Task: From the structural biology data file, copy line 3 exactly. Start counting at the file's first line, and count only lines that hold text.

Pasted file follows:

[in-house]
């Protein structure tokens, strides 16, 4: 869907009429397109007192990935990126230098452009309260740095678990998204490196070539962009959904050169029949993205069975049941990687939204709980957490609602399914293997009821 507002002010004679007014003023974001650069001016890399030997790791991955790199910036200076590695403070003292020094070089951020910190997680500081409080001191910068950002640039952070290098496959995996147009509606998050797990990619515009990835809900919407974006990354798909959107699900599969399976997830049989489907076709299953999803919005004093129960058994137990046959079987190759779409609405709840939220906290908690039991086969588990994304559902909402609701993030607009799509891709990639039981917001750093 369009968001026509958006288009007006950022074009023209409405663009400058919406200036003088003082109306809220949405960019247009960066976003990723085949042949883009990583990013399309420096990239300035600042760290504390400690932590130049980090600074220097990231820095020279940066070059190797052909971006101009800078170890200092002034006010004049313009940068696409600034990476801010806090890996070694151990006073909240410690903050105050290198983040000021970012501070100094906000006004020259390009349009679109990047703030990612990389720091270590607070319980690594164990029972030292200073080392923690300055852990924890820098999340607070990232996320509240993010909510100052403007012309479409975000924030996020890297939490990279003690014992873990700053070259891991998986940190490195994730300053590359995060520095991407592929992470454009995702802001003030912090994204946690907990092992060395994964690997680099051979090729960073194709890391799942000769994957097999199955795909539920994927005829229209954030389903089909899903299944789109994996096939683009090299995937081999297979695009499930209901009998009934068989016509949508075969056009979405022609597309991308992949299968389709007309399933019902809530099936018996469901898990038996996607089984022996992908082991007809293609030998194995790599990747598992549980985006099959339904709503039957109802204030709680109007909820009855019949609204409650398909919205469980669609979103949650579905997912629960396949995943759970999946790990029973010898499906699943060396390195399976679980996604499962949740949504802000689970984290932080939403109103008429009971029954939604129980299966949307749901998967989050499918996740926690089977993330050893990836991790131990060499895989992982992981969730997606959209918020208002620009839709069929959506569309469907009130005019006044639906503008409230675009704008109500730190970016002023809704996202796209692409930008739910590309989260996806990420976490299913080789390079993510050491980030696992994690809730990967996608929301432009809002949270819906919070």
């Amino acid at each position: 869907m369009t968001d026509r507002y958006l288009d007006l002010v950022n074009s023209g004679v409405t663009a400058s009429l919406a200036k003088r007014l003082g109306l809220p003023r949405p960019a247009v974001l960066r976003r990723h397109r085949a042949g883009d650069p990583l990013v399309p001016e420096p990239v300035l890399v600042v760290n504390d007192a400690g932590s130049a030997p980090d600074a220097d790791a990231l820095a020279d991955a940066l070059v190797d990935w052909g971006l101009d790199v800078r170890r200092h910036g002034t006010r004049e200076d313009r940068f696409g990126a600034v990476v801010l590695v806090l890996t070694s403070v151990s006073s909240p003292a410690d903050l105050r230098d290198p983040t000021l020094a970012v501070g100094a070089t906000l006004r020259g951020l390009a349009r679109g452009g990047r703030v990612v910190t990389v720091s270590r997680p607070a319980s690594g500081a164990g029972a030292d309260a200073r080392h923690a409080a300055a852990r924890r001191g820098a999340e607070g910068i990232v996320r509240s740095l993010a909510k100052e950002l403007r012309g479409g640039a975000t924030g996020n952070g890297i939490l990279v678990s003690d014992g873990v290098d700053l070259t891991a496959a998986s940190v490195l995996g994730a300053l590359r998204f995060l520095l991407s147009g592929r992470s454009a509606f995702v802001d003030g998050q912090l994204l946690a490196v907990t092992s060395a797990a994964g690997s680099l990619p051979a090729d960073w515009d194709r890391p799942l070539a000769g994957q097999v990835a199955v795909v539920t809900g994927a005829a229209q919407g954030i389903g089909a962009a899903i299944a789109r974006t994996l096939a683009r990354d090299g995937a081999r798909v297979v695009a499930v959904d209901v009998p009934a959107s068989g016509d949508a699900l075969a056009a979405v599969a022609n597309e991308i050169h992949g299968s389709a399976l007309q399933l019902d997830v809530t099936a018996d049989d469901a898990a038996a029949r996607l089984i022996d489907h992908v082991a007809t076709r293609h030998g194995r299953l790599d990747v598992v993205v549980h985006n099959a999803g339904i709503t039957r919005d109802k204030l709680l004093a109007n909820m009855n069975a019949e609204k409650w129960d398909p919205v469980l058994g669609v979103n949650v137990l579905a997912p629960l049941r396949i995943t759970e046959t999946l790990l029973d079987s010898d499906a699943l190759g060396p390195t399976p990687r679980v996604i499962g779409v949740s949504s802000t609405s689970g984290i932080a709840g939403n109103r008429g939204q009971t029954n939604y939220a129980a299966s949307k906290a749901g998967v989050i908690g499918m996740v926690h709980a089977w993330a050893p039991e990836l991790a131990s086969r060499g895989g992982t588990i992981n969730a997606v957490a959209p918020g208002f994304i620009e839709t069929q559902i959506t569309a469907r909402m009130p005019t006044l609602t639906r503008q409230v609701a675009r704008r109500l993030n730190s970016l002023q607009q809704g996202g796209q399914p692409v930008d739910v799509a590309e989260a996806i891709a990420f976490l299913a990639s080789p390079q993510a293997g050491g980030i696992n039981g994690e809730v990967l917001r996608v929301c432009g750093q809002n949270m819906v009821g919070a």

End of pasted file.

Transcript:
């Amino acid at each position: 869907m369009t968001d026509r507002y958006l288009d007006l002010v950022n074009s023209g004679v409405t663009a400058s009429l919406a200036k003088r007014l003082g109306l809220p003023r949405p960019a247009v974001l960066r976003r990723h397109r085949a042949g883009d650069p990583l990013v399309p001016e420096p990239v300035l890399v600042v760290n504390d007192a400690g932590s130049a030997p980090d600074a220097d790791a990231l820095a020279d991955a940066l070059v190797d990935w052909g971006l101009d790199v800078r170890r200092h910036g002034t006010r004049e200076d313009r940068f696409g990126a600034v990476v801010l590695v806090l890996t070694s403070v151990s006073s909240p003292a410690d903050l105050r230098d290198p983040t000021l020094a970012v501070g100094a070089t906000l006004r020259g951020l390009a349009r679109g452009g990047r703030v990612v910190t990389v720091s270590r997680p607070a319980s690594g500081a164990g029972a030292d309260a200073r080392h923690a409080a300055a852990r924890r001191g820098a999340e607070g910068i990232v996320r509240s740095l993010a909510k100052e950002l403007r012309g479409g640039a975000t924030g996020n952070g890297i939490l990279v678990s003690d014992g873990v290098d700053l070259t891991a496959a998986s940190v490195l995996g994730a300053l590359r998204f995060l520095l991407s147009g592929r992470s454009a509606f995702v802001d003030g998050q912090l994204l946690a490196v907990t092992s060395a797990a994964g690997s680099l990619p051979a090729d960073w515009d194709r890391p799942l070539a000769g994957q097999v990835a199955v795909v539920t809900g994927a005829a229209q919407g954030i389903g089909a962009a899903i299944a789109r974006t994996l096939a683009r990354d090299g995937a081999r798909v297979v695009a499930v959904d209901v009998p009934a959107s068989g016509d949508a699900l075969a056009a979405v599969a022609n597309e991308i050169h992949g299968s389709a399976l007309q399933l019902d997830v809530t099936a018996d049989d469901a898990a038996a029949r996607l089984i022996d489907h992908v082991a007809t076709r293609h030998g194995r299953l790599d990747v598992v993205v549980h985006n099959a999803g339904i709503t039957r919005d109802k204030l709680l004093a109007n909820m009855n069975a019949e609204k409650w129960d398909p919205v469980l058994g669609v979103n949650v137990l579905a997912p629960l049941r396949i995943t759970e046959t999946l790990l029973d079987s010898d499906a699943l190759g060396p390195t399976p990687r679980v996604i499962g779409v949740s949504s802000t609405s689970g984290i932080a709840g939403n109103r008429g939204q009971t029954n939604y939220a129980a299966s949307k906290a749901g998967v989050i908690g499918m996740v926690h709980a089977w993330a050893p039991e990836l991790a131990s086969r060499g895989g992982t588990i992981n969730a997606v957490a959209p918020g208002f994304i620009e839709t069929q559902i959506t569309a469907r909402m009130p005019t006044l609602t639906r503008q409230v609701a675009r704008r109500l993030n730190s970016l002023q607009q809704g996202g796209q399914p692409v930008d739910v799509a590309e989260a996806i891709a990420f976490l299913a990639s080789p390079q993510a293997g050491g980030i696992n039981g994690e809730v990967l917001r996608v929301c432009g750093q809002n949270m819906v009821g919070a």